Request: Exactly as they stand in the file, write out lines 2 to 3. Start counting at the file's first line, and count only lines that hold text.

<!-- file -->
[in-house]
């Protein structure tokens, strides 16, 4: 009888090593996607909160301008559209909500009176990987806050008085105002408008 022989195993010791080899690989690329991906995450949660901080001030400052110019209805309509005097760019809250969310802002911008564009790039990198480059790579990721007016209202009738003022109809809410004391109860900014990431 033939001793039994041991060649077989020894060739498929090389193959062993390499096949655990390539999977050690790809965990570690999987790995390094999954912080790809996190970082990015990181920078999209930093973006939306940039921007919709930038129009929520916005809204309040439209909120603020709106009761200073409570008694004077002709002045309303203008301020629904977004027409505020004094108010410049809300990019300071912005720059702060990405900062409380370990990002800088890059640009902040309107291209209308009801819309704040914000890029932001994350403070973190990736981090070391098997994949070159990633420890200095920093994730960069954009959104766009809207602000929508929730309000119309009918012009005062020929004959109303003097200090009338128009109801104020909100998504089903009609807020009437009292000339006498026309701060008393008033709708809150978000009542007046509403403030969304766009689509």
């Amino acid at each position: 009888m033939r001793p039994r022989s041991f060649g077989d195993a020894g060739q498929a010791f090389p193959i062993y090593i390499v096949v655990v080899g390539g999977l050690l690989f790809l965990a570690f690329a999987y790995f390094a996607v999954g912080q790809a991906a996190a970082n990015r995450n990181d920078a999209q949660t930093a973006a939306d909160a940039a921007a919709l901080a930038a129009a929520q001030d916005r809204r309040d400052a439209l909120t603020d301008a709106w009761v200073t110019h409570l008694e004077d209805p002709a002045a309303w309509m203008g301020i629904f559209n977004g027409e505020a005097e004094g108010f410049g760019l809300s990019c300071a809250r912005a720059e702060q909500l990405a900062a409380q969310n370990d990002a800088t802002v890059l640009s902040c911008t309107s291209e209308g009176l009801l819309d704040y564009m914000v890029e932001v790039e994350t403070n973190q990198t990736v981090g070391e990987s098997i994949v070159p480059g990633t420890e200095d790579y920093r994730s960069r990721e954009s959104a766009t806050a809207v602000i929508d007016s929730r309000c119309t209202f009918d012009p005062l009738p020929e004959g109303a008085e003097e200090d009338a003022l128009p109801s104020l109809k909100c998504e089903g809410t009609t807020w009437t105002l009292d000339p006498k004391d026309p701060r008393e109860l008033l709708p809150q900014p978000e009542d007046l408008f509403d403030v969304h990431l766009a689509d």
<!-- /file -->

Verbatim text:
């Protein structure tokens, strides 16, 4: 009888090593996607909160301008559209909500009176990987806050008085105002408008 022989195993010791080899690989690329991906995450949660901080001030400052110019209805309509005097760019809250969310802002911008564009790039990198480059790579990721007016209202009738003022109809809410004391109860900014990431 033939001793039994041991060649077989020894060739498929090389193959062993390499096949655990390539999977050690790809965990570690999987790995390094999954912080790809996190970082990015990181920078999209930093973006939306940039921007919709930038129009929520916005809204309040439209909120603020709106009761200073409570008694004077002709002045309303203008301020629904977004027409505020004094108010410049809300990019300071912005720059702060990405900062409380370990990002800088890059640009902040309107291209209308009801819309704040914000890029932001994350403070973190990736981090070391098997994949070159990633420890200095920093994730960069954009959104766009809207602000929508929730309000119309009918012009005062020929004959109303003097200090009338128009109801104020909100998504089903009609807020009437009292000339006498026309701060008393008033709708809150978000009542007046509403403030969304766009689509």
């Amino acid at each position: 009888m033939r001793p039994r022989s041991f060649g077989d195993a020894g060739q498929a010791f090389p193959i062993y090593i390499v096949v655990v080899g390539g999977l050690l690989f790809l965990a570690f690329a999987y790995f390094a996607v999954g912080q790809a991906a996190a970082n990015r995450n990181d920078a999209q949660t930093a973006a939306d909160a940039a921007a919709l901080a930038a129009a929520q001030d916005r809204r309040d400052a439209l909120t603020d301008a709106w009761v200073t110019h409570l008694e004077d209805p002709a002045a309303w309509m203008g301020i629904f559209n977004g027409e505020a005097e004094g108010f410049g760019l809300s990019c300071a809250r912005a720059e702060q909500l990405a900062a409380q969310n370990d990002a800088t802002v890059l640009s902040c911008t309107s291209e209308g009176l009801l819309d704040y564009m914000v890029e932001v790039e994350t403070n973190q990198t990736v981090g070391e990987s098997i994949v070159p480059g990633t420890e200095d790579y920093r994730s960069r990721e954009s959104a766009t806050a809207v602000i929508d007016s929730r309000c119309t209202f009918d012009p005062l009738p020929e004959g109303a008085e003097e200090d009338a003022l128009p109801s104020l109809k909100c998504e089903g809410t009609t807020w009437t105002l009292d000339p006498k004391d026309p701060r008393e109860l008033l709708p809150q900014p978000e009542d007046l408008f509403d403030v969304h990431l766009a689509d």